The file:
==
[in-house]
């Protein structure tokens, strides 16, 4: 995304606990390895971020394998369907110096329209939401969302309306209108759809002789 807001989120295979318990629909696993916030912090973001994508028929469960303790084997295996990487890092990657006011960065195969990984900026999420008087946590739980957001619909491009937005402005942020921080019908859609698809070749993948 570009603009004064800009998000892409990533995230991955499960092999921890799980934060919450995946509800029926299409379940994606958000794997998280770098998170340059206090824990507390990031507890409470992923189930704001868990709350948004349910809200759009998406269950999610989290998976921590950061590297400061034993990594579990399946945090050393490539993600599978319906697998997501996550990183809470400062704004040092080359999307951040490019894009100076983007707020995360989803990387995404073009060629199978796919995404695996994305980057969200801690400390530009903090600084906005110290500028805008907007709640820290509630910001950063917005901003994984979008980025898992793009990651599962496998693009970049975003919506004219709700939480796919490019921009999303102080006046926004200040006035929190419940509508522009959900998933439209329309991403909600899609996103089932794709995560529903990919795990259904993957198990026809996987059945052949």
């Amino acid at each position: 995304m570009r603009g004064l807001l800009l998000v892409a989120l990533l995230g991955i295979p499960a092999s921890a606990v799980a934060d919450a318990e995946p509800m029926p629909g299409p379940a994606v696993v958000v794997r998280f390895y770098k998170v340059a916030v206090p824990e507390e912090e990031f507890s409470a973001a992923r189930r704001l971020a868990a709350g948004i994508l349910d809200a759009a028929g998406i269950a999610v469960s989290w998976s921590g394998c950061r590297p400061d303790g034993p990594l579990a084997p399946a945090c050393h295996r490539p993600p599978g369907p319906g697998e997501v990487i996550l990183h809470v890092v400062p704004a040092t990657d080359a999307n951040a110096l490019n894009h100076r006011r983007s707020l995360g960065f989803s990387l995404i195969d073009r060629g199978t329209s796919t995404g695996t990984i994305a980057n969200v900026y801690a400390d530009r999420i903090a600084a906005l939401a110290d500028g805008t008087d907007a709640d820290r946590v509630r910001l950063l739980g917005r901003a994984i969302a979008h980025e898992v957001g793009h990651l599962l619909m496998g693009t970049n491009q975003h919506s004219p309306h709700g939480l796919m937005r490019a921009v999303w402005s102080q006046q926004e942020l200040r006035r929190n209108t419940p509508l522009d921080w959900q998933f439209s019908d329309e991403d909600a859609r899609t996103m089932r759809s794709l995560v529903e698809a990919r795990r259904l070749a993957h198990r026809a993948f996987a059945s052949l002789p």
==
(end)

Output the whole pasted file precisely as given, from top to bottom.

[in-house]
């Protein structure tokens, strides 16, 4: 995304606990390895971020394998369907110096329209939401969302309306209108759809002789 807001989120295979318990629909696993916030912090973001994508028929469960303790084997295996990487890092990657006011960065195969990984900026999420008087946590739980957001619909491009937005402005942020921080019908859609698809070749993948 570009603009004064800009998000892409990533995230991955499960092999921890799980934060919450995946509800029926299409379940994606958000794997998280770098998170340059206090824990507390990031507890409470992923189930704001868990709350948004349910809200759009998406269950999610989290998976921590950061590297400061034993990594579990399946945090050393490539993600599978319906697998997501996550990183809470400062704004040092080359999307951040490019894009100076983007707020995360989803990387995404073009060629199978796919995404695996994305980057969200801690400390530009903090600084906005110290500028805008907007709640820290509630910001950063917005901003994984979008980025898992793009990651599962496998693009970049975003919506004219709700939480796919490019921009999303102080006046926004200040006035929190419940509508522009959900998933439209329309991403909600899609996103089932794709995560529903990919795990259904993957198990026809996987059945052949």
């Amino acid at each position: 995304m570009r603009g004064l807001l800009l998000v892409a989120l990533l995230g991955i295979p499960a092999s921890a606990v799980a934060d919450a318990e995946p509800m029926p629909g299409p379940a994606v696993v958000v794997r998280f390895y770098k998170v340059a916030v206090p824990e507390e912090e990031f507890s409470a973001a992923r189930r704001l971020a868990a709350g948004i994508l349910d809200a759009a028929g998406i269950a999610v469960s989290w998976s921590g394998c950061r590297p400061d303790g034993p990594l579990a084997p399946a945090c050393h295996r490539p993600p599978g369907p319906g697998e997501v990487i996550l990183h809470v890092v400062p704004a040092t990657d080359a999307n951040a110096l490019n894009h100076r006011r983007s707020l995360g960065f989803s990387l995404i195969d073009r060629g199978t329209s796919t995404g695996t990984i994305a980057n969200v900026y801690a400390d530009r999420i903090a600084a906005l939401a110290d500028g805008t008087d907007a709640d820290r946590v509630r910001l950063l739980g917005r901003a994984i969302a979008h980025e898992v957001g793009h990651l599962l619909m496998g693009t970049n491009q975003h919506s004219p309306h709700g939480l796919m937005r490019a921009v999303w402005s102080q006046q926004e942020l200040r006035r929190n209108t419940p509508l522009d921080w959900q998933f439209s019908d329309e991403d909600a859609r899609t996103m089932r759809s794709l995560v529903e698809a990919r795990r259904l070749a993957h198990r026809a993948f996987a059945s052949l002789p």